Journal: Slower economy keeps nurses in workforce

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The dark cloud of economic recession appears to have a silver lining for the healthcare field, according to a news report. More nurses are going back to work, taking on extra shifts, or delaying retirement as a result of higher gas prices, food costs and overall economic instability.

During healthy economic times, the numbers of full-time nurses grows at an average annual rate of 2.4%, according to The Wall Street Journal. But as the economy has turned sluggish, that annual rate has risen to 3.5%, with 113,000 nurses joining the workforce last year alone. As a result, many hospitals are able to fill the gaps in their nursing needs by simply giving their nurses the extra hours they want.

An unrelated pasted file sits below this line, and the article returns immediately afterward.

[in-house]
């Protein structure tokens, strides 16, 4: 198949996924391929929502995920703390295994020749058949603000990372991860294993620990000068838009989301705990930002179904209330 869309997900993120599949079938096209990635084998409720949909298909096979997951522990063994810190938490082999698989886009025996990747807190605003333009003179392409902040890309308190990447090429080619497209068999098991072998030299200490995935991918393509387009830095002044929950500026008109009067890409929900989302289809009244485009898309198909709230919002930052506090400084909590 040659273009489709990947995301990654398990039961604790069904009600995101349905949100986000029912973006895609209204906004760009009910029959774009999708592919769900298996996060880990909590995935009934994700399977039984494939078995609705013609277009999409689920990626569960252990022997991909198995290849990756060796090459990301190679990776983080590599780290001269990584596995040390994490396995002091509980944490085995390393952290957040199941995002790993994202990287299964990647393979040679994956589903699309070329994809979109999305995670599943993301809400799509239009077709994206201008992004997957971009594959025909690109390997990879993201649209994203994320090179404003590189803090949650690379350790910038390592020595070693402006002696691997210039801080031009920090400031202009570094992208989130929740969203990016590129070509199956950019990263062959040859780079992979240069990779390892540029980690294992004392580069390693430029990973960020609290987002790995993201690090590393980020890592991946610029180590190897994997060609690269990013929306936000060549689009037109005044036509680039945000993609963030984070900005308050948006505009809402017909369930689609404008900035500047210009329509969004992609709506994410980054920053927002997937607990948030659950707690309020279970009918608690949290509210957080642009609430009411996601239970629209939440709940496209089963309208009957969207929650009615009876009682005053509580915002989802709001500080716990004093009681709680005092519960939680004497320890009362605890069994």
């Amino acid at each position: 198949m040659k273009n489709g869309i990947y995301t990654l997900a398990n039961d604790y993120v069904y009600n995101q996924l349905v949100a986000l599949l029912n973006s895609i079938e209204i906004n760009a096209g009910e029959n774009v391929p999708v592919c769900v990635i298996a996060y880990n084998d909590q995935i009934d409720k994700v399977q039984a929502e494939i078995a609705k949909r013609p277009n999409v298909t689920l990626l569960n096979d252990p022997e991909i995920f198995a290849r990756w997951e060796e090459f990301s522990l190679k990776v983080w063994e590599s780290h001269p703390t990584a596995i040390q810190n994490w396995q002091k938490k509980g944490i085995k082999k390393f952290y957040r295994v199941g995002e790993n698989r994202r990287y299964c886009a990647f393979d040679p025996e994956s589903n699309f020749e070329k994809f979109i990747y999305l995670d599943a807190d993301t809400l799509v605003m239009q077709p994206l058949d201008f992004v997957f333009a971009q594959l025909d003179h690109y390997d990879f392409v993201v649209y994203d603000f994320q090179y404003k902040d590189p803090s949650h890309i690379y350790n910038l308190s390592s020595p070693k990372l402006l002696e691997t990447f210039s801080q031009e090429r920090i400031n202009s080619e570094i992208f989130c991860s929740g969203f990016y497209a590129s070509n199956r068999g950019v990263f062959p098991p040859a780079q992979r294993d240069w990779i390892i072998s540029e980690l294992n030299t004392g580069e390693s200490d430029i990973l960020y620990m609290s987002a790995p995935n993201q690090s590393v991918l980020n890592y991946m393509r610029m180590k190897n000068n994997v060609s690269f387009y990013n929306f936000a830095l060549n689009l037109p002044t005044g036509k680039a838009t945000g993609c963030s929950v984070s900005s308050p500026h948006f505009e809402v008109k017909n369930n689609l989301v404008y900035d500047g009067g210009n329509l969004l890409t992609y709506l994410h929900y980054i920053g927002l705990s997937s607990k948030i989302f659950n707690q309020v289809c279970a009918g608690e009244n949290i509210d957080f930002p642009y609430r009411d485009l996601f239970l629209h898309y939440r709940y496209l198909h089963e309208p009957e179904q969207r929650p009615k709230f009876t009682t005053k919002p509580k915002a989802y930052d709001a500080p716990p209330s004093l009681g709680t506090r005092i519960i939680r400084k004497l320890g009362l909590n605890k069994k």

Unfortunately, this healthcare boon may not last. Once the economy stabilizes, many of the nurses will no longer need those extra hours and will be more inclined to stay home, the Journal reports. Experts are still predicting a shortage of up to 500,000 nurses - which accounts for 40% of nursing positions - within the next 15 to 20 years.